Poll: Cut budget of schools that discriminate August 21, 2009

With the school year about to start, a special survey conducted for Ynet found that 55% of the population believes that schools unwilling to accept Ethiopian students into their student body should be punished and their budgets cutback.

Of the secular and formerly religious population, 58% believe that a school’s budget should be cut, while 27% percent even claim that a discriminating school must be closed. Only 15% believe that the only step that should be taken is persuasion not to discriminate against minority students.

Of the Haredim, on the other hand, 17.4% support closing a school in such a case, while 21.6% support budget cutbacks, with the overwhelming majority, 61%, supporting only persuasion efforts to curb the offending schools discriminatory behavior.

“Leaving the Fold”

Click here for VIDEO online

LEAVING THE FOLD is a documentary film, which tells the story of five young people born and raised within the ultra-Orthodox Jewish world who no longer wish to remain on the inside.

As children they grew up in a closed society where deviation from the rules of conduct is often punishable by ostracism, intimidation or worse.

As young adults they pay a steep price for abandoning their parents and community to seek the freedom to make their own choices.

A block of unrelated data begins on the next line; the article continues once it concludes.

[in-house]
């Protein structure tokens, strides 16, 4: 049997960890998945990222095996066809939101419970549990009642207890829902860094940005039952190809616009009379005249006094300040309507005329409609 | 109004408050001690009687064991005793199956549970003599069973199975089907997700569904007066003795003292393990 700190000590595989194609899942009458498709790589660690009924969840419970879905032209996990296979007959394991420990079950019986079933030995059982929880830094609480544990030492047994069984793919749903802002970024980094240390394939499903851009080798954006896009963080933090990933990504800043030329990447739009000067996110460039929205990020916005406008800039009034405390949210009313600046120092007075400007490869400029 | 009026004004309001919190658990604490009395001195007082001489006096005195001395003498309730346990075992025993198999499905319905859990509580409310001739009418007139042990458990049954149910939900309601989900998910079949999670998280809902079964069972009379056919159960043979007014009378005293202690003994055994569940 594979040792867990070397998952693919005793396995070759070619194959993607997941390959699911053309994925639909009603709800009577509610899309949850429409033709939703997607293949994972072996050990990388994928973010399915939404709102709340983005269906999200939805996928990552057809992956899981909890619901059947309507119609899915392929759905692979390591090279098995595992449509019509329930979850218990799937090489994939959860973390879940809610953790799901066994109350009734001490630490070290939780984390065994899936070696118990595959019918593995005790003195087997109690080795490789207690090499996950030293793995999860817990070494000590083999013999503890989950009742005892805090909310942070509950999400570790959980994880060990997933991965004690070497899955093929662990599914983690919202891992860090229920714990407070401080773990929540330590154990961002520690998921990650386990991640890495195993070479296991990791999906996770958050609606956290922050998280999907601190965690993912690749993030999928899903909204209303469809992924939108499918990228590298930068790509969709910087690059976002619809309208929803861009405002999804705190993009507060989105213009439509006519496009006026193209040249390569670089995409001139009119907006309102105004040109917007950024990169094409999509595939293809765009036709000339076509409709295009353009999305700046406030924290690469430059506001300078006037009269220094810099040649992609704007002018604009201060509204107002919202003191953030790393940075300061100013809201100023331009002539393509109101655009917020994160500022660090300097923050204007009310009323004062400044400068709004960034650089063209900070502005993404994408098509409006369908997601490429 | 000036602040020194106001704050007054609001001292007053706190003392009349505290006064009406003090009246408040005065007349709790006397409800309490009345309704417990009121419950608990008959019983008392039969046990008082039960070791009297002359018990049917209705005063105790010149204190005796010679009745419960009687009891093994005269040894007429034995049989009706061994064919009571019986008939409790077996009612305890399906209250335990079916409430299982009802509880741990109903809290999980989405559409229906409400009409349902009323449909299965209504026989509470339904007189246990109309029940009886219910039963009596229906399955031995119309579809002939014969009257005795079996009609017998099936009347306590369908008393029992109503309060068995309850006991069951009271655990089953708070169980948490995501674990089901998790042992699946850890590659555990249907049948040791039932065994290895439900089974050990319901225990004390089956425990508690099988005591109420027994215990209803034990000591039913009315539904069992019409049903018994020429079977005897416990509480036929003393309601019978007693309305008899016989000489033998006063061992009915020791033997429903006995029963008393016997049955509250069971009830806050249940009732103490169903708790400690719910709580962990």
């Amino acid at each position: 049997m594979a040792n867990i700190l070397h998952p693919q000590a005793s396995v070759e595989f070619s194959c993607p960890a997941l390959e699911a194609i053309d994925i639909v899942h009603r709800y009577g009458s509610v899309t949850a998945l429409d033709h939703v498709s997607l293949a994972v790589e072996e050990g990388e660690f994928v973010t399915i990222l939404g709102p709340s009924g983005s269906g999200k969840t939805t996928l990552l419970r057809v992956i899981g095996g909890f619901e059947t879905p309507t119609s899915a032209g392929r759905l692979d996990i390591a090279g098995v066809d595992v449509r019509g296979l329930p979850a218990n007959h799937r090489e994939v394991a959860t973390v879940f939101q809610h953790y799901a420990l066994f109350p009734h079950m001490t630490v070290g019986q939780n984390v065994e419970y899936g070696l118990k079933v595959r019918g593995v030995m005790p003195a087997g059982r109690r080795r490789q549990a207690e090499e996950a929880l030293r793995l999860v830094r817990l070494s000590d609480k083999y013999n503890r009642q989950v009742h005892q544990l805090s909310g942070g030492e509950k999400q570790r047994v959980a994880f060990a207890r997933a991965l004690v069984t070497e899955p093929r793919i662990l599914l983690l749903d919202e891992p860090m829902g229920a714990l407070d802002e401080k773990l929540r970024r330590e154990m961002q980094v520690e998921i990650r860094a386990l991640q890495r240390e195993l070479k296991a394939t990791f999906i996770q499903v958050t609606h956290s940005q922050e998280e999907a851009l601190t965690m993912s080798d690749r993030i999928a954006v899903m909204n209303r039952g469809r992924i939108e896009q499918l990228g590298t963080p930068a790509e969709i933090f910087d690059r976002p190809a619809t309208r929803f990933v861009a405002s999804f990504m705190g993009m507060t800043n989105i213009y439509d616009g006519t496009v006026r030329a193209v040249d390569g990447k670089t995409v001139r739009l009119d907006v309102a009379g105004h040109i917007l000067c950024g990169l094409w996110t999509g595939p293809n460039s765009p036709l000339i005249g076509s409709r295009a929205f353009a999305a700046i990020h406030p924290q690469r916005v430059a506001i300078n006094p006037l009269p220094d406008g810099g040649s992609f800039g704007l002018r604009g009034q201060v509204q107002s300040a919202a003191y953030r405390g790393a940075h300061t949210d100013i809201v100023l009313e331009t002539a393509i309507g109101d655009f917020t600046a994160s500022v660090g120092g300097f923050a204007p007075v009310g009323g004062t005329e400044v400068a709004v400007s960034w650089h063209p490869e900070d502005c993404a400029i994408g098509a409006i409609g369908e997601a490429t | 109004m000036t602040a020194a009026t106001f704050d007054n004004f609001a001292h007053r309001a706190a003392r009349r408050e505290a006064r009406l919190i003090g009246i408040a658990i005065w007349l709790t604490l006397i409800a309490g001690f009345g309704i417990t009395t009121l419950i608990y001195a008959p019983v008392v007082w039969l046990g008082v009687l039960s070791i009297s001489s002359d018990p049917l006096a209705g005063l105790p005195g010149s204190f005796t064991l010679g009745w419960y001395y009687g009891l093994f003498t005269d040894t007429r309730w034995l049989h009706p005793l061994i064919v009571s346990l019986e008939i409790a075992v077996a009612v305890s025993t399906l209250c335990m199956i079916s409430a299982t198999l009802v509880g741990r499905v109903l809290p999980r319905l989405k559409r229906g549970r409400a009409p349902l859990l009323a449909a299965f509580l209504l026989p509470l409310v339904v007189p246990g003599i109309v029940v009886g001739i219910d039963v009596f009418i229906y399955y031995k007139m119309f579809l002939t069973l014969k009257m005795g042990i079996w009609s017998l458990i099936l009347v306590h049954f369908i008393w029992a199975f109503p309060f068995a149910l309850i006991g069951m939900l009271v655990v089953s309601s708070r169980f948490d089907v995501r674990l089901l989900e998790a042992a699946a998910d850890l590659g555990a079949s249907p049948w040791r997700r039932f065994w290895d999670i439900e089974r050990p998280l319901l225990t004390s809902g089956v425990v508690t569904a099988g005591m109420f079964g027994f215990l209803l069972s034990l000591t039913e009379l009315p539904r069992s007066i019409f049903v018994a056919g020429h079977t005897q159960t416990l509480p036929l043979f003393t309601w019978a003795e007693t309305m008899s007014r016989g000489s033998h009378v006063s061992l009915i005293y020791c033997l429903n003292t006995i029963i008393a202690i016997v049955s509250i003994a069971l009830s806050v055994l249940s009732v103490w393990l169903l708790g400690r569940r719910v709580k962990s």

From the Hasidic enclaves of Montreal, Brooklyn and Jerusalem come stories of conflict, coercion and struggle.

Tinged with pain and unexpected humor, Leaving the Fold documents the process by which our five heroes emerged from a strictly controlled society into a baffling secular world of endless choices: What should I wear? What shall I become? Who will I marry?

Once everything was decided for them. Now they must decide for themselves. But the answers don’t always come easily.

See also Forward review: Folding, Twisting or Burning Bridges

Leaving The Fold from Bunbury Films on Vimeo.

Losing the Secular Public

By Jonathan Rosenblum Opinion August 24, 2009

No Torah Jew finds it difficult to justify Israeli government expenditures on Torah education. For us, it is clear that without the citadels of Torah that all the efforts of the IDF to protect us from the dangers all around will be for naught.